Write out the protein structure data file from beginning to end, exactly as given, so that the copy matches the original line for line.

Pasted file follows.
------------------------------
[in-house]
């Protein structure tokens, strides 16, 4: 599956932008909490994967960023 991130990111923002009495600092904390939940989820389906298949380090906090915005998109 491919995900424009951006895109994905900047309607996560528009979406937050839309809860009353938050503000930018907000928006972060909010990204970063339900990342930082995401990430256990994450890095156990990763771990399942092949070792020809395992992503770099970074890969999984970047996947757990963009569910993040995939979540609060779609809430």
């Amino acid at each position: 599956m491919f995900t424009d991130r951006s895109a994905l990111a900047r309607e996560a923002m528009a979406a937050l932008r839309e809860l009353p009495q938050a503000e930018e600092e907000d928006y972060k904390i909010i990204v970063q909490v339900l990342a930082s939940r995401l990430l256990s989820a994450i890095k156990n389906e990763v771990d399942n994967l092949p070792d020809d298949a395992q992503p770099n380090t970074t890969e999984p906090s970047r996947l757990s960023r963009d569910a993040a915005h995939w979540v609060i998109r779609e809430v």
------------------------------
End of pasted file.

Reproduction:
[in-house]
């Protein structure tokens, strides 16, 4: 599956932008909490994967960023 991130990111923002009495600092904390939940989820389906298949380090906090915005998109 491919995900424009951006895109994905900047309607996560528009979406937050839309809860009353938050503000930018907000928006972060909010990204970063339900990342930082995401990430256990994450890095156990990763771990399942092949070792020809395992992503770099970074890969999984970047996947757990963009569910993040995939979540609060779609809430």
């Amino acid at each position: 599956m491919f995900t424009d991130r951006s895109a994905l990111a900047r309607e996560a923002m528009a979406a937050l932008r839309e809860l009353p009495q938050a503000e930018e600092e907000d928006y972060k904390i909010i990204v970063q909490v339900l990342a930082s939940r995401l990430l256990s989820a994450i890095k156990n389906e990763v771990d399942n994967l092949p070792d020809d298949a395992q992503p770099n380090t970074t890969e999984p906090s970047r996947l757990s960023r963009d569910a993040a915005h995939w979540v609060i998109r779609e809430v």